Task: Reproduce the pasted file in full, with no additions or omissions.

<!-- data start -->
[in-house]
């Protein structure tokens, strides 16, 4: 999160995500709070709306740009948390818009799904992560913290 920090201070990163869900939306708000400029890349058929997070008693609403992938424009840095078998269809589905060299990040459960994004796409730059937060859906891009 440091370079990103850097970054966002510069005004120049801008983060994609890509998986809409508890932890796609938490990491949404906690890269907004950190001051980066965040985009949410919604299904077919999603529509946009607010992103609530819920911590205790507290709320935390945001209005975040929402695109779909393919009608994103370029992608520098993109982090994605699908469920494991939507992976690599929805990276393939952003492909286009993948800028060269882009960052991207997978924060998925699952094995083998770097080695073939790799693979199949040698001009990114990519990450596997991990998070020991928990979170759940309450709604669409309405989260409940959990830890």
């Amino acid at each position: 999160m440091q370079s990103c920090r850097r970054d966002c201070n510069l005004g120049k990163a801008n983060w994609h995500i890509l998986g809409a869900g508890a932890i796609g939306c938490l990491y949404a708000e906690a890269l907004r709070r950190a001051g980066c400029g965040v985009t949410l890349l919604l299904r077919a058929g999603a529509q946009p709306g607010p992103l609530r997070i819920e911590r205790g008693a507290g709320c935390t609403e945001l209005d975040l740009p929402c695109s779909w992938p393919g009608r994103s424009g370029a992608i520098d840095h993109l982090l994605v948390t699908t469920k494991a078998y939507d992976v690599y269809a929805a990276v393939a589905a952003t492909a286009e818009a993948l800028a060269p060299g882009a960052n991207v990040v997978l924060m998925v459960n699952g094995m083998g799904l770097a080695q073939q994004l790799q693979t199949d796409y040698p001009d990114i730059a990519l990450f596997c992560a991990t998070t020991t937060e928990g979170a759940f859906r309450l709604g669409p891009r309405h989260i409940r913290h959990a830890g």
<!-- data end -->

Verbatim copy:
[in-house]
């Protein structure tokens, strides 16, 4: 999160995500709070709306740009948390818009799904992560913290 920090201070990163869900939306708000400029890349058929997070008693609403992938424009840095078998269809589905060299990040459960994004796409730059937060859906891009 440091370079990103850097970054966002510069005004120049801008983060994609890509998986809409508890932890796609938490990491949404906690890269907004950190001051980066965040985009949410919604299904077919999603529509946009607010992103609530819920911590205790507290709320935390945001209005975040929402695109779909393919009608994103370029992608520098993109982090994605699908469920494991939507992976690599929805990276393939952003492909286009993948800028060269882009960052991207997978924060998925699952094995083998770097080695073939790799693979199949040698001009990114990519990450596997991990998070020991928990979170759940309450709604669409309405989260409940959990830890």
């Amino acid at each position: 999160m440091q370079s990103c920090r850097r970054d966002c201070n510069l005004g120049k990163a801008n983060w994609h995500i890509l998986g809409a869900g508890a932890i796609g939306c938490l990491y949404a708000e906690a890269l907004r709070r950190a001051g980066c400029g965040v985009t949410l890349l919604l299904r077919a058929g999603a529509q946009p709306g607010p992103l609530r997070i819920e911590r205790g008693a507290g709320c935390t609403e945001l209005d975040l740009p929402c695109s779909w992938p393919g009608r994103s424009g370029a992608i520098d840095h993109l982090l994605v948390t699908t469920k494991a078998y939507d992976v690599y269809a929805a990276v393939a589905a952003t492909a286009e818009a993948l800028a060269p060299g882009a960052n991207v990040v997978l924060m998925v459960n699952g094995m083998g799904l770097a080695q073939q994004l790799q693979t199949d796409y040698p001009d990114i730059a990519l990450f596997c992560a991990t998070t020991t937060e928990g979170a759940f859906r309450l709604g669409p891009r309405h989260i409940r913290h959990a830890g």